TRAVERSE CITY — Casey Donahue had a roller-coaster day Tuesday.
The Traverse City St. Francis center and linebacker earned Associated Press first-team all-state honors in Division 7-8 when the team was unveiled in the late afternoon.
Then came the bad news.
The Michigan High School Athletic Association announced Tuesday at 5:47 p.m. that practices for unfinished fall seasons must halt immediately after they’d just started back up Monday.
Another day, another delay.
“We were all pretty excited, getting back to things,” Donahue said. “It’s just another obstacle on the way to a championship.”
A Zoom meeting Tuesday with the Michigan Department of Health and Human Services and MHSAA attended by about 280 — largely athletic directors from the approximately 200 schools with either a football or volleyball team left in the paused fall postseason — didn’t go as expected for the MHSAA or ADs.
The result became a likely one-week delay in resumption of the fall postseasons and even practices being put on hold for a week as the MDHHS and MHSAA try to get on the same page about what needs to be done to safely play the games and help slow the spread of COVID-19. The delay likely pushes games back a week, although new dates have not been set.
Football was scheduled to resume play Jan. 2 and volleyball Jan. 5. Both resumed practice Monday, with some teams only getting in one practice and others going twice before the new order.
“We still have a good problem,” Suttons Bay athletic director Doug Periard said. “The problem is figuring out how to finish the season. ... But in the moment at the meeting, it was like, ‘Oh, we are not on the same page at all.’”
The issue arose from the MDHHS changing some requirements on schools to be able to complete the fall seasons as part of a pilot testing program that could then lead to winter and spring sports being able to play without masks.
The program, announced last week to allow football, volleyball and swimming to conclude their respective seasons, would have schools give rapid-result antigen tests to athletes and coaches multiple times a week in order for sports to proceed.
Cadillac athletic director Fred Bryant, who oversees the only athletic department in northwest Lower Michigan with teams remaining in both football and volleyball, said the MDHHS originally didn’t ask for athletes’ names and only wanted to know how many were on each team. Tests were to be delivered Wednesday with a short online training because those administering them don’t need to be a trained medical professional.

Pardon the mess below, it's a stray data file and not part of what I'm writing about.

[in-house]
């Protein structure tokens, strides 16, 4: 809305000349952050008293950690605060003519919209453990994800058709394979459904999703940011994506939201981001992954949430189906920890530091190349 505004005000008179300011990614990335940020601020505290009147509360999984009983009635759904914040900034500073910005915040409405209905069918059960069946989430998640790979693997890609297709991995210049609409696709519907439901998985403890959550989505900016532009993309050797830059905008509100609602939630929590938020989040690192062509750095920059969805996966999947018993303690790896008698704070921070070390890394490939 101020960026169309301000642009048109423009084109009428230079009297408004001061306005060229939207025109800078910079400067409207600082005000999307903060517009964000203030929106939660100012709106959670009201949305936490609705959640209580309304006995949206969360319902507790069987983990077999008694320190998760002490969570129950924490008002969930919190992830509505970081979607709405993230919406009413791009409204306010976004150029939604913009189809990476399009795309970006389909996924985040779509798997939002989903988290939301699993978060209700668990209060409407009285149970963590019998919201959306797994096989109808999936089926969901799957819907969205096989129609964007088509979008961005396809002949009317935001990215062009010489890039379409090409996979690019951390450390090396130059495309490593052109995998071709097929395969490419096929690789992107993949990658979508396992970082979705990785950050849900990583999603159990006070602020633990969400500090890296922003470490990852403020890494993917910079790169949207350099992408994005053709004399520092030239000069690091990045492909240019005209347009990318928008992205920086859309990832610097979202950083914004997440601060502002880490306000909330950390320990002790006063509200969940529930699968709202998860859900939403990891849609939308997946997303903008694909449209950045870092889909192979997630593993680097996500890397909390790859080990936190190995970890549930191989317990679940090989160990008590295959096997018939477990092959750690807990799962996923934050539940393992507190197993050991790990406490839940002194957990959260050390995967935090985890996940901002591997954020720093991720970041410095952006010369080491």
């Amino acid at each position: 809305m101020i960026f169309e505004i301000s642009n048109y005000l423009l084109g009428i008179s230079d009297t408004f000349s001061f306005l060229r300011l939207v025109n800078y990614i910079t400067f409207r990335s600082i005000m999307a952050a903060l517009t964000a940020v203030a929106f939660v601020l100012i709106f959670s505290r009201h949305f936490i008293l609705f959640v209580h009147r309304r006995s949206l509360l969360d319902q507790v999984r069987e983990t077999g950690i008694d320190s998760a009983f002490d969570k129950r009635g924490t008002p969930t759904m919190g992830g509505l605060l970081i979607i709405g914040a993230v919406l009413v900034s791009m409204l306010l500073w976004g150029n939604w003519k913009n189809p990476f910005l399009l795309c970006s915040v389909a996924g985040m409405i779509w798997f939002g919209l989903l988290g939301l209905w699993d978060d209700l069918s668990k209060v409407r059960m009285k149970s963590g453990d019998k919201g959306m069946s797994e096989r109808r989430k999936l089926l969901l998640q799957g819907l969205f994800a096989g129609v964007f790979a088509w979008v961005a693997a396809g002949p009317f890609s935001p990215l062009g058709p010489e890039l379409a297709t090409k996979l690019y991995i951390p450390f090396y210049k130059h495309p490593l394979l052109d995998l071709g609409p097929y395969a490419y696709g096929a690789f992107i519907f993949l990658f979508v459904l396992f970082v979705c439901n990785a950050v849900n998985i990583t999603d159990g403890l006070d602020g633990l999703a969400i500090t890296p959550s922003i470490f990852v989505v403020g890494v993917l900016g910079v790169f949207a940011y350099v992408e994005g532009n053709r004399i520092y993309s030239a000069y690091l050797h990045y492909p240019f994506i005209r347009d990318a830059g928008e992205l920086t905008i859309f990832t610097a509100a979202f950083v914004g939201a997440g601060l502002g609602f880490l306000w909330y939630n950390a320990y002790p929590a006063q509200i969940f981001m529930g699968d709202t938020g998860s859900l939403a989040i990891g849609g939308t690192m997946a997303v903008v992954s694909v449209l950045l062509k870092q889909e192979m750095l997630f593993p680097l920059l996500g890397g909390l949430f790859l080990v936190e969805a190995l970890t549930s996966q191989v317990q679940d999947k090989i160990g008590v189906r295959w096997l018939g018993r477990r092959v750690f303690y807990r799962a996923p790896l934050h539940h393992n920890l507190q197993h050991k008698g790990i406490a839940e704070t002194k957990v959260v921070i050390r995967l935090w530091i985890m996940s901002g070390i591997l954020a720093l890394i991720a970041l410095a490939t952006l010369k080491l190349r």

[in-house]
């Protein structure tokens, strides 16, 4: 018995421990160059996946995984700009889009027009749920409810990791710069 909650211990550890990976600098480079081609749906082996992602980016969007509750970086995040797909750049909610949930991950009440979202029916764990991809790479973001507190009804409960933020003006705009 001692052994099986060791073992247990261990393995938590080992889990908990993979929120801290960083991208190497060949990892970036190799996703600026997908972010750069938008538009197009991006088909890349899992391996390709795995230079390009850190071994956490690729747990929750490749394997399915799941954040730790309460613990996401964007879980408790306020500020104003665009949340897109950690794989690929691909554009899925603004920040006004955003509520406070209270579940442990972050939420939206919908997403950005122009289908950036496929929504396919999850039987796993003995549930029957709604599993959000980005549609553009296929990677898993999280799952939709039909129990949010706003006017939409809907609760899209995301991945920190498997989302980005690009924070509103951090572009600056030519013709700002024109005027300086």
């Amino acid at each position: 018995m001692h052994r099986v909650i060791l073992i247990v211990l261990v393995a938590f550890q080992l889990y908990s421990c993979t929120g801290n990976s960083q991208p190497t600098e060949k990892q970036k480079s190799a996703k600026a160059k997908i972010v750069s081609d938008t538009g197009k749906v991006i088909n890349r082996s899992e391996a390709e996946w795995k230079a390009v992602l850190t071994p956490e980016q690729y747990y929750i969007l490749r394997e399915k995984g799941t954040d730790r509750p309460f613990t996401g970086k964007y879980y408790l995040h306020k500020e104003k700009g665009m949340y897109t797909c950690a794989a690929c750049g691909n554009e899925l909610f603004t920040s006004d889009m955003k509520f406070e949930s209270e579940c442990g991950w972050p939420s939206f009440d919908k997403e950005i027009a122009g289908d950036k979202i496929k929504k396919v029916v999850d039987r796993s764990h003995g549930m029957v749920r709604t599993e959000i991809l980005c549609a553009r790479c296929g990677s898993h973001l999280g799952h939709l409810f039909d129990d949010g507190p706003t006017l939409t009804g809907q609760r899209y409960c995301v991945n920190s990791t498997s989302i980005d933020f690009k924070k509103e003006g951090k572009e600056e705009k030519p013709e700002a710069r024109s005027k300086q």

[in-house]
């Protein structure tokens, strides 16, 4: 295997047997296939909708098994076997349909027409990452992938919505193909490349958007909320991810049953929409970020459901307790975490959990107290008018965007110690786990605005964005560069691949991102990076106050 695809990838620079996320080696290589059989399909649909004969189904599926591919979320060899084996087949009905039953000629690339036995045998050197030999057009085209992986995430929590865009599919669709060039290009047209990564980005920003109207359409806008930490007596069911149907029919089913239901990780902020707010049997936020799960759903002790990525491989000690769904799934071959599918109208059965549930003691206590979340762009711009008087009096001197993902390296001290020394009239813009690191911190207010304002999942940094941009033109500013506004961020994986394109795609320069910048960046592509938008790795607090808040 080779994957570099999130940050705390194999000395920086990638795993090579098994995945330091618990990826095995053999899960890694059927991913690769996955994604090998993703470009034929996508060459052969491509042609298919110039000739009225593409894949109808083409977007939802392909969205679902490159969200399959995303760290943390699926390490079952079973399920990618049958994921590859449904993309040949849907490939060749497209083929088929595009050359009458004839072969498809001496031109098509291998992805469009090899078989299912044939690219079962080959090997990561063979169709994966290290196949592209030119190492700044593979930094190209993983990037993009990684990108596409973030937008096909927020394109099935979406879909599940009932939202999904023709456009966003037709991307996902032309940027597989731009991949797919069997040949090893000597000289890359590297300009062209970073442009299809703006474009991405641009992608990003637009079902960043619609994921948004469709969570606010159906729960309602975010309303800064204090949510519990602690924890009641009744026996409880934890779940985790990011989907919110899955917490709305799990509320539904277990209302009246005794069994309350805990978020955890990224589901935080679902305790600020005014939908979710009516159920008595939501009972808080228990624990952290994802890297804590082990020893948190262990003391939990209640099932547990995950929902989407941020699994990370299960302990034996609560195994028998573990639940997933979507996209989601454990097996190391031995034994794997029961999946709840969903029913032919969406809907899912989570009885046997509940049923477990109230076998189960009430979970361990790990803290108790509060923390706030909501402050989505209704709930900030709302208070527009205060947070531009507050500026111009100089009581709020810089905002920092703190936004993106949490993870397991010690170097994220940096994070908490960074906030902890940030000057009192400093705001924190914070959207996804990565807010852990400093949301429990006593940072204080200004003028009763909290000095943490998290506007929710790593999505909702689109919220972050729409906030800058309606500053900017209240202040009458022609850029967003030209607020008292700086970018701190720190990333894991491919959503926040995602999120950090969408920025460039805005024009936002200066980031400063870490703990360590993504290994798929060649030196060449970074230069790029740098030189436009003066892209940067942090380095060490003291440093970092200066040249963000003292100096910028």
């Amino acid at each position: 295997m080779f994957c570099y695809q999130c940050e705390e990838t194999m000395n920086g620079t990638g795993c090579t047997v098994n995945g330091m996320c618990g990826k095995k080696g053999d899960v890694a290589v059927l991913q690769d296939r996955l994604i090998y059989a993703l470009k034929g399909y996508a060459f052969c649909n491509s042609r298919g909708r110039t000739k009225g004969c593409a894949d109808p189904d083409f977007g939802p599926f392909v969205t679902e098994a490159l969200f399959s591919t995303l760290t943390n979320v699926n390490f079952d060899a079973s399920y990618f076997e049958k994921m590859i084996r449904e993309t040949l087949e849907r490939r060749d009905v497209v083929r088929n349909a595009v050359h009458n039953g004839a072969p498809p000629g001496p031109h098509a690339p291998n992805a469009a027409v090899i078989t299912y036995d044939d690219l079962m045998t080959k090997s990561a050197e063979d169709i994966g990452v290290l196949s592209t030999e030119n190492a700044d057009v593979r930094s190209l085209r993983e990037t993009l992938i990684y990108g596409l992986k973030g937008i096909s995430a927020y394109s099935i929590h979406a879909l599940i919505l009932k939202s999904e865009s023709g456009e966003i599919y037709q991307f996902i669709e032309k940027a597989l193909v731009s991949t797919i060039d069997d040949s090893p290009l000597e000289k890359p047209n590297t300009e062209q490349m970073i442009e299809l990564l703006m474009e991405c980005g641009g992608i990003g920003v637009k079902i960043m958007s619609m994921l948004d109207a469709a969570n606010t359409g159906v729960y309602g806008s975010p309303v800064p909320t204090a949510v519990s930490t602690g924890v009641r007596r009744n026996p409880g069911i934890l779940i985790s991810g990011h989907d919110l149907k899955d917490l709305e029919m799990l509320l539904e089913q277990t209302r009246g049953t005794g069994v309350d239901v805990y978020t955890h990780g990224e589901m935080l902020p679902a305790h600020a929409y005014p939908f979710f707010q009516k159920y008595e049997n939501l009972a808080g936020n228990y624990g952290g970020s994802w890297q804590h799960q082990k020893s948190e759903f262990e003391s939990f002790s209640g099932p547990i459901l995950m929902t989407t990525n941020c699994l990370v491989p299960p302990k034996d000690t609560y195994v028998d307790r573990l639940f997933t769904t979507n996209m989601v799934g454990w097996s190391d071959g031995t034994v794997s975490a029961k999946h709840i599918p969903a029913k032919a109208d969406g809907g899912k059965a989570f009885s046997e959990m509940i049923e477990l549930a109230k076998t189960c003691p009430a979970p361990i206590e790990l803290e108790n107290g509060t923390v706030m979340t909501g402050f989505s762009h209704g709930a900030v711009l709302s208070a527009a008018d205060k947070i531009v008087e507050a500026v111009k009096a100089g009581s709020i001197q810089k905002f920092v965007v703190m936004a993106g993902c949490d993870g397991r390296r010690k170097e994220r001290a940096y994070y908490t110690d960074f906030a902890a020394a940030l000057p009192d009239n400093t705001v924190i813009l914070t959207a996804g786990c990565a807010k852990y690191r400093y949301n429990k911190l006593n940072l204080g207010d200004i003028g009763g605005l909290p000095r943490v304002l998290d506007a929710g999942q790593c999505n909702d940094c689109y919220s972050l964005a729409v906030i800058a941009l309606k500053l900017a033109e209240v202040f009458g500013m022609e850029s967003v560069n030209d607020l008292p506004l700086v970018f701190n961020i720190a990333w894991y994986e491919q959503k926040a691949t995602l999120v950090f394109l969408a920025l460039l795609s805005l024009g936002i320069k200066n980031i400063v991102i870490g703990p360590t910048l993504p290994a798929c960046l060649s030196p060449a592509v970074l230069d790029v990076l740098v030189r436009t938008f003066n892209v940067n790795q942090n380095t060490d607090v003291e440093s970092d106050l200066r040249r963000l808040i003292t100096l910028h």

Now, however, MDHHS wants the name of every athlete, rosters sent in and a consent form for each person being tested.
Bryant said athletic directors asked for the consent form during the Zoom meeting in order to get going on that data collection, but didn’t get an answer.
“(It’s) just like a Canadian nickel — change nobody wants,” Bryant said.
Mesick athletic director Kyle Duby said the MDHHS also said missed tests would be interpreted as a failure to participate and would make the athlete ineligible to play. Duby said a scenario was raised in which a student-athlete misses a testing date because of seeing family for the holidays, and ADs were told that also would be seen as a failed test.
“It was pretty mind-blowing that was their stance,” Duby said.
The meeting started at 2 p.m., ended around 3 p.m. and the MHSAA sent out a press release announcing the delay at 5:47 p.m.
MHSAA assistant director Cody Inglis said the MHSAA’s Representative Council will hold a meeting Wednesday morning to work out more details.
“Based upon new testing protocols that MDHHS provided today, we are delaying fall sport practices to ensure that we can return safely to practice and competition with complete information for the remaining schools and teams involved in the MHSAA tournament being provided in the upcoming days,” Inglis said.
“I appreciate everything the MHSAA is doing to get the kids a conclusion to the fall season,” said Duby, whose Bulldogs volleyball team remains in the Division 4 quarterfinals that were scheduled for Jan. 5, but will likely be pushed back to Jan. 12. “It can’t be easy to deal with all these regulations.”
The MHSAA release said fall teams in the pilot program expect to receive rapid-result antigen tests and more instruction by Dec. 29. The MDHHS on Dec. 28-29 will conduct webinars to train school personnel involved in the testing process. Once the first tests get administered Dec. 30, full team practices can commence.